Nihon Minka-en Thatch-Roofed Farmhouses

One of the best-kept secrets in Tokyo

You don’t have to go to Okayama to see traditional Japanese houses – the Nihon Minka-en is a beautiful natural park set up like a village, with 23 traditional thatch-roofed farmhouses that have been lovingly moved here from all over Japan. They’re all built without nails, using carpentry and thatching methods that have been used for hundreds of years. The best part is, you can go inside!

You can see the old wooden machinery inside this thatch-roofed flour mill.
Houses from different regions have special features, depending on the weather. The upper story windows of this one became doors when winter snow piled up as high as the second floor.
Daruma interior
The interiors are as lovingly restored as the structures.
Volunteers rotate through the houses, tending fires in the hearths. The rising smoke fumigates the thatch and keeps bug infestation down.
Look at the beams in this place!

If you have children along, ask for the special stamp page when you buy your tickets – at each house, there is a little wooden “shrine” where kids can stamp a picture of that house on their sheet.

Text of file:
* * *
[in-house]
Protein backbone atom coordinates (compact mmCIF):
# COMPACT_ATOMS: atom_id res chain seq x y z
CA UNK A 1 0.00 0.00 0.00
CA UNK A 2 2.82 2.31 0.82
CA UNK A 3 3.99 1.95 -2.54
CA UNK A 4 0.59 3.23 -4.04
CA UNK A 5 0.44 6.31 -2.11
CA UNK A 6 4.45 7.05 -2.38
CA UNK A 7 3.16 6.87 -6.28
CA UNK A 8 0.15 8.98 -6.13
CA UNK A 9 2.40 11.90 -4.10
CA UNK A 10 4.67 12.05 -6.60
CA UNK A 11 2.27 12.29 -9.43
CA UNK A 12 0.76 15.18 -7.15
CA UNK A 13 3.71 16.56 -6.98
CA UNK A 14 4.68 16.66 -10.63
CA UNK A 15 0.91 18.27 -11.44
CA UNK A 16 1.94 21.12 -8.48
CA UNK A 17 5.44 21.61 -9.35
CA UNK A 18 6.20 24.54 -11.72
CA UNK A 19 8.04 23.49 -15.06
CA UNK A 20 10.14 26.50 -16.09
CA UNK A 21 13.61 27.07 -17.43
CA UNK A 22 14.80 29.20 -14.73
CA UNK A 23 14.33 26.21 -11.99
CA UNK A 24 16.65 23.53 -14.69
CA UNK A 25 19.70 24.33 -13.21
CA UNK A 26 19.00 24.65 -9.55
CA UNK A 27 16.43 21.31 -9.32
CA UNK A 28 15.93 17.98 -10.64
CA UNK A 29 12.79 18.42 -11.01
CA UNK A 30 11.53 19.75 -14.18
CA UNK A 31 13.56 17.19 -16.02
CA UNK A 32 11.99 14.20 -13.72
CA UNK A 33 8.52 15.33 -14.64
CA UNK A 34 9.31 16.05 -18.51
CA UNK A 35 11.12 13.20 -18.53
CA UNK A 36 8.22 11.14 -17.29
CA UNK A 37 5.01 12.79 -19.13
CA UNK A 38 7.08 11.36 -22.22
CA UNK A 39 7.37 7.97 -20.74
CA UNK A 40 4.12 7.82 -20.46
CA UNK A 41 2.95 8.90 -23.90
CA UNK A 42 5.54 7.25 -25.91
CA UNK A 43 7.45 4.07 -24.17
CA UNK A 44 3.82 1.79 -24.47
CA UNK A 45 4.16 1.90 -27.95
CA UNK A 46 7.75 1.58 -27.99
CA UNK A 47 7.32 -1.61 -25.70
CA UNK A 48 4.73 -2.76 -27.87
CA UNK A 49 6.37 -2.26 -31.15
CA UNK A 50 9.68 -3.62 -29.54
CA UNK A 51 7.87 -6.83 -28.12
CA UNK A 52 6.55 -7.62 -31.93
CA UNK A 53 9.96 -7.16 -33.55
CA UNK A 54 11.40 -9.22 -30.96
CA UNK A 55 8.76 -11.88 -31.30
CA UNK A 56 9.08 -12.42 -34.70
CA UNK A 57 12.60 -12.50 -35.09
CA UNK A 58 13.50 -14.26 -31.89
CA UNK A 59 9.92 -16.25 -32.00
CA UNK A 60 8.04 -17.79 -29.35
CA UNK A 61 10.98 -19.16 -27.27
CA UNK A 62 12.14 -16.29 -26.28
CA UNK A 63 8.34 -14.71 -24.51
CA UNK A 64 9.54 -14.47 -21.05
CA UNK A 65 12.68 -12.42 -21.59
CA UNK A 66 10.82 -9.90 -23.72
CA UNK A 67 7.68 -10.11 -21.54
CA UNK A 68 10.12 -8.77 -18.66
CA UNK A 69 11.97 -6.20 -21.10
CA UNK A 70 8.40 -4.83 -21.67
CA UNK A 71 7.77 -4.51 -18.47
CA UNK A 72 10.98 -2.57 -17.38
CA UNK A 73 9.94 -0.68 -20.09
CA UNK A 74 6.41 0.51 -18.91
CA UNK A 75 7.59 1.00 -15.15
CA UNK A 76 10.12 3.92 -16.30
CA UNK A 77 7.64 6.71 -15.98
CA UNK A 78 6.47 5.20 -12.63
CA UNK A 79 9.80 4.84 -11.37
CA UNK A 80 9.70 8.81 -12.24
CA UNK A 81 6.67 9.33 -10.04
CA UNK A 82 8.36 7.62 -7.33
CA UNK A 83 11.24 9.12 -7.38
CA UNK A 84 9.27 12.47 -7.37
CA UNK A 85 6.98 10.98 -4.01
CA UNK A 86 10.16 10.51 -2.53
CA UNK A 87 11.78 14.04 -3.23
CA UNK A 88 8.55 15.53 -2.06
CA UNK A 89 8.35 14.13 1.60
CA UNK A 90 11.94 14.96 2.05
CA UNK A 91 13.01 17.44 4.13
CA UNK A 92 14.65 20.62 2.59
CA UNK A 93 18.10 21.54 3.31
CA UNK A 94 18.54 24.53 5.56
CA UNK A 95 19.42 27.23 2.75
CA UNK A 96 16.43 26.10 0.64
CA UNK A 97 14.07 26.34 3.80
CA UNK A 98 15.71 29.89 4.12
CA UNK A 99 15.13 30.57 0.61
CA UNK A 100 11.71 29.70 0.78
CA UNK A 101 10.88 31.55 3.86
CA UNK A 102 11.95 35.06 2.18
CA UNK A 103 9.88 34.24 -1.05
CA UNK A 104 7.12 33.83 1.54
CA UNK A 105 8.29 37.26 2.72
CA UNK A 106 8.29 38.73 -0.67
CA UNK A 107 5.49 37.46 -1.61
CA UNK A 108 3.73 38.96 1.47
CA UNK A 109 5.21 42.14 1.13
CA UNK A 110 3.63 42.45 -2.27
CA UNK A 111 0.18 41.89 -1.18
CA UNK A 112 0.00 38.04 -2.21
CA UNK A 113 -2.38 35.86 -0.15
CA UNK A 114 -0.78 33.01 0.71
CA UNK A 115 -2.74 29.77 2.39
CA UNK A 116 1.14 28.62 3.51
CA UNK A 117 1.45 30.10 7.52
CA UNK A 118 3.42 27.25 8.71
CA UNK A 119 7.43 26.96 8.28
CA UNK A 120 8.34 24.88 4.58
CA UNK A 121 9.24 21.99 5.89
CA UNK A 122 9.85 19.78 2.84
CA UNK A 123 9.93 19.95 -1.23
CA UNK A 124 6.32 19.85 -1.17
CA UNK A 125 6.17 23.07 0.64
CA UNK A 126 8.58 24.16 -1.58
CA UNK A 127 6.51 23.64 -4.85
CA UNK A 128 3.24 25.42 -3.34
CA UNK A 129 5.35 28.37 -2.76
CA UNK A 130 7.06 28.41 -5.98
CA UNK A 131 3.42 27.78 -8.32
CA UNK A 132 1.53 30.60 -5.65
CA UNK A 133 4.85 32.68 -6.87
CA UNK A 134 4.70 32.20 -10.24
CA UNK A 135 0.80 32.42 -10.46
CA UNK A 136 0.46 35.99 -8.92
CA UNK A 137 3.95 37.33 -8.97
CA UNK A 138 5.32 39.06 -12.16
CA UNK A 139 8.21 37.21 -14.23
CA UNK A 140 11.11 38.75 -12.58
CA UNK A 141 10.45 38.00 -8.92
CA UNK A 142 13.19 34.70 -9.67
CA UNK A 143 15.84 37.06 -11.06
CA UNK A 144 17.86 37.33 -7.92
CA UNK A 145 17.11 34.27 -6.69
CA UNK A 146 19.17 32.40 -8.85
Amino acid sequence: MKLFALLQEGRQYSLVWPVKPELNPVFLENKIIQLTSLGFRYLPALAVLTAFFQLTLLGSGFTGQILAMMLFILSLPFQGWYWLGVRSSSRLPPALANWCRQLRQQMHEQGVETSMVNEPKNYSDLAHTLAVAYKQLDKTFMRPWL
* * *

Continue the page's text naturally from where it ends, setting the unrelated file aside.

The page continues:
You can eat lunch at the restaurant in House #10. They serve good buckwheat noodles, tea and beer, with a nice view of the park.
I love this hallway! It reminds me of the house in Totoro.

Note: This is an all-day trip to really do it right, and quite a bit of hilly walking. It’s about a 15-20 minute walk to the entrance (flat ground), then a good 2 hours of walking (up hills) inside if you stop and  read about each house. There are rest stops with benches and sometimes picnic tables every few houses, and halfway through (around House #10) there is a vending machine for drinks and a restaurant that sells lunch (noodles, etc.)

Hours: 9:30 – 16:00

Open: Six days a week, closed Mondays, the day after a holiday, and from Dec 29 – Jan3. Open on all other holidays.

Admission: Adults:¥500, Children: ¥300


The Last Tea Bowl Thief was chosen as an Editor’s Pick for Best Mystery, Thriller & Suspense on Amazon

 For three hundred years, a missing tea bowl passes from one fortune-seeker to the next, changing the lives of all who possess it…read more

“A fascinating mix of history and mystery.” —Booklist

Jonelle Patrick writes novels set in Japan, produces the monthly e-magazine Japanagram, and blogs at Only In Japan and The Tokyo Guide I Wish I’d Had

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